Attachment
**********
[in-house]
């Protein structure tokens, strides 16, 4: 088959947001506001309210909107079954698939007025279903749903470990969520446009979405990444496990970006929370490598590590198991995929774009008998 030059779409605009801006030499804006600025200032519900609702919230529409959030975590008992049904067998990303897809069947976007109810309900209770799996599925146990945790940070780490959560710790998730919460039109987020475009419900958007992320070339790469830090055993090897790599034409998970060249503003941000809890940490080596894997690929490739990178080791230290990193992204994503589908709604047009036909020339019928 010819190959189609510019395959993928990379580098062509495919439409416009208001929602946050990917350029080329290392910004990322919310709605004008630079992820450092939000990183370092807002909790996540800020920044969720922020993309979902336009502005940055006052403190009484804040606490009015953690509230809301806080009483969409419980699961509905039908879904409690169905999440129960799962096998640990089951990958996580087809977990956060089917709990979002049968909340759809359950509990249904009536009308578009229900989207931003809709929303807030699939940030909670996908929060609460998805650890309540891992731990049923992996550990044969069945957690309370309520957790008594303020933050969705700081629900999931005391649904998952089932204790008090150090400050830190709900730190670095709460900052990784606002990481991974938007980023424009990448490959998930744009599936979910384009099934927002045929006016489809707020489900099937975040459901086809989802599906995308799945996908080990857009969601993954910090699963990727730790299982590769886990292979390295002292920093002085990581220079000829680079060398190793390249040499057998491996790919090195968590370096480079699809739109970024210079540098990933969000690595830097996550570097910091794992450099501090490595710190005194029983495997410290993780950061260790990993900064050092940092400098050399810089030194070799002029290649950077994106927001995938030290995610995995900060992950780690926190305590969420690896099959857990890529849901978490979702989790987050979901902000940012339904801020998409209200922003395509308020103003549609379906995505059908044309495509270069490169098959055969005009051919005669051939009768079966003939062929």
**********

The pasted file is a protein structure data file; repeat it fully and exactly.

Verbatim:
[in-house]
């Protein structure tokens, strides 16, 4: 088959947001506001309210909107079954698939007025279903749903470990969520446009979405990444496990970006929370490598590590198991995929774009008998 030059779409605009801006030499804006600025200032519900609702919230529409959030975590008992049904067998990303897809069947976007109810309900209770799996599925146990945790940070780490959560710790998730919460039109987020475009419900958007992320070339790469830090055993090897790599034409998970060249503003941000809890940490080596894997690929490739990178080791230290990193992204994503589908709604047009036909020339019928 010819190959189609510019395959993928990379580098062509495919439409416009208001929602946050990917350029080329290392910004990322919310709605004008630079992820450092939000990183370092807002909790996540800020920044969720922020993309979902336009502005940055006052403190009484804040606490009015953690509230809301806080009483969409419980699961509905039908879904409690169905999440129960799962096998640990089951990958996580087809977990956060089917709990979002049968909340759809359950509990249904009536009308578009229900989207931003809709929303807030699939940030909670996908929060609460998805650890309540891992731990049923992996550990044969069945957690309370309520957790008594303020933050969705700081629900999931005391649904998952089932204790008090150090400050830190709900730190670095709460900052990784606002990481991974938007980023424009990448490959998930744009599936979910384009099934927002045929006016489809707020489900099937975040459901086809989802599906995308799945996908080990857009969601993954910090699963990727730790299982590769886990292979390295002292920093002085990581220079000829680079060398190793390249040499057998491996790919090195968590370096480079699809739109970024210079540098990933969000690595830097996550570097910091794992450099501090490595710190005194029983495997410290993780950061260790990993900064050092940092400098050399810089030194070799002029290649950077994106927001995938030290995610995995900060992950780690926190305590969420690896099959857990890529849901978490979702989790987050979901902000940012339904801020998409209200922003395509308020103003549609379906995505059908044309495509270069490169098959055969005009051919005669051939009768079966003939062929």